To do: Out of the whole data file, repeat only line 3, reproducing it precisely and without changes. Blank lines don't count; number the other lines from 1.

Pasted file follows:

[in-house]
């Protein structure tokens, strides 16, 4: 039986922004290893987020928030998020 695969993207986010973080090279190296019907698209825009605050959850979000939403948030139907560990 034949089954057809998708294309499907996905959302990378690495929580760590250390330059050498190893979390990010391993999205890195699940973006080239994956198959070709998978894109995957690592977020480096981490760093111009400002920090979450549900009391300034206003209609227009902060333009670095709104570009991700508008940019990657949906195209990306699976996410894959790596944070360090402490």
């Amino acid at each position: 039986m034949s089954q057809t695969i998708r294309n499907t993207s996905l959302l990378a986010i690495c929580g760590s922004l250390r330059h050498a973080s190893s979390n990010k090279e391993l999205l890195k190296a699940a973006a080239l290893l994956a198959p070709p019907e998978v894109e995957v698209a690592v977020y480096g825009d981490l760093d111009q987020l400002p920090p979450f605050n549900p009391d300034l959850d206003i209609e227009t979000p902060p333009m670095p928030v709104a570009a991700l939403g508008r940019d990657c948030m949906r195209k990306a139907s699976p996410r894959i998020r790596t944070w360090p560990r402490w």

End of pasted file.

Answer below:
């Amino acid at each position: 039986m034949s089954q057809t695969i998708r294309n499907t993207s996905l959302l990378a986010i690495c929580g760590s922004l250390r330059h050498a973080s190893s979390n990010k090279e391993l999205l890195k190296a699940a973006a080239l290893l994956a198959p070709p019907e998978v894109e995957v698209a690592v977020y480096g825009d981490l760093d111009q987020l400002p920090p979450f605050n549900p009391d300034l959850d206003i209609e227009t979000p902060p333009m670095p928030v709104a570009a991700l939403g508008r940019d990657c948030m949906r195209k990306a139907s699976p996410r894959i998020r790596t944070w360090p560990r402490w």